Wednesday, September 28, 2011

Where to draw the line with benefits: Audience is number one

We all know that fundraisers are important parts of keeping businesses alive, but what about benefits for outside causes?

A few months ago, Whoopi Goldberg gave away all the money from one performance of Sister Act the Musical to President Obama's reelection campaign. For me, this felt a bit off the right track. If I were a patron, I wouldn't want to give my money to a political cause. I'd be going to the show for pure entertainment. But then again, it is Goldberg's money to be giving away. But considering where that money came from, she had better be sure all her patrons that night and her cast actually support Obama. And if you bring politics into a show, that may affect what patrons are willing to give you their business in the future.

Next month, How to Succeed in Business Without Really Trying is doing a similar benefit for the non-profit Trevor Project, which "saves the lives' of LGBT youth considering suicide. It's a little less political of a cause, it has a good front of saving lives, and How to Succeed star Daniel Radcliffe has been supporting the project for some time, but it's still controversial.

Then there's Broadway Cares - Equity Fights AIDS. A yearly time during which stars collect donations from patrons after each show to go toward fighting AIDS.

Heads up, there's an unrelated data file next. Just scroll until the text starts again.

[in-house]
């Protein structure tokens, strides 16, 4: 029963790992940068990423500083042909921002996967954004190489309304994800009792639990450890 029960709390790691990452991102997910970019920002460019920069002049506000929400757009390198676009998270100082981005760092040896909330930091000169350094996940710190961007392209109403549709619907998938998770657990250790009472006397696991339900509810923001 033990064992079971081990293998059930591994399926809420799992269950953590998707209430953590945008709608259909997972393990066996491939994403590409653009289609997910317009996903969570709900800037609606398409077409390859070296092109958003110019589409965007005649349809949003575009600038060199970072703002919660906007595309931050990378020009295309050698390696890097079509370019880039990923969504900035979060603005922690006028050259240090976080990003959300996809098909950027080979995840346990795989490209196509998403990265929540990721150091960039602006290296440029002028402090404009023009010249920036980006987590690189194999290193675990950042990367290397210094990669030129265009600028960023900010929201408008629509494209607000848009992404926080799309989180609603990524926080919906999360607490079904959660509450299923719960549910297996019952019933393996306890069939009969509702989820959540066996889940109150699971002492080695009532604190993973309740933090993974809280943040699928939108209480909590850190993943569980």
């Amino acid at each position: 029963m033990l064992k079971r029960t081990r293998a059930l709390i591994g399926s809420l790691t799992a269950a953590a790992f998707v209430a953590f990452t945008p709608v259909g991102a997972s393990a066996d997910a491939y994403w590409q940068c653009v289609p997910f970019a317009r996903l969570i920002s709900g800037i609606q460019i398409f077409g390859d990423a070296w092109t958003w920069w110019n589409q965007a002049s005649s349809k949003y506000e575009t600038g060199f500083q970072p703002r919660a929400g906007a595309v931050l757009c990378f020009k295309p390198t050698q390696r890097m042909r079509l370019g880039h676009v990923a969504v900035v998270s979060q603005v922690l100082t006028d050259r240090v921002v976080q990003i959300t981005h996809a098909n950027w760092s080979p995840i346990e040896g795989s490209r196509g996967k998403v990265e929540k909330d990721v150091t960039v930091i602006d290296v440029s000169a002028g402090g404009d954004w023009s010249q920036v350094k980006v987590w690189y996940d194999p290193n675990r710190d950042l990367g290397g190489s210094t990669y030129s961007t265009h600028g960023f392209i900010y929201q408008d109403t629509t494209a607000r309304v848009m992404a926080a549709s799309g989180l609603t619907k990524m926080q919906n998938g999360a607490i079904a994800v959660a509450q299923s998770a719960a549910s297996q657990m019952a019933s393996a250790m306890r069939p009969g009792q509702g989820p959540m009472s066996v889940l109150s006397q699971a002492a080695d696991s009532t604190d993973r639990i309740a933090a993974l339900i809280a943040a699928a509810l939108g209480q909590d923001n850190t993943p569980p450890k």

These are all causes that could have a negative or positive spin depending on your political and moral beliefs. Is there a line you cross that could affect your business more negatively than positively? Obviously, you can't please everyone. A newspaper will choose to front one political candidate, but not all of the newspaper staff will support that candidate.

From a business perspective, the number one thing you can do is consider who your audience is and how they will respond to the cause you are collecting money for. If you're doing a benefit for personal reasons, then I suppose you have to stand up for what you have to stand up for, but if you're going to consider how it will affect your business, look for the benefits and causes that will give you a positive spin with your audiences.

1 comment:

  1. Extremely well said. As someone who worked for a government contractor for 25 years, I had to learn to watch what I said. If you're a conservative, political correctness can crush you. It was never that way for those on the left, of course. It affects conservative entertainers, too; but it doesn't hurt Hollywood leftests (except for the Dixie Chicks -- but they entertained country music lovers, who tend to be conservative).

    I think the discriminator in business is that people on the right will forgive a business like Home Depot if it serves the right products, conveniently, and at better prices. People on the left are not so forgiving.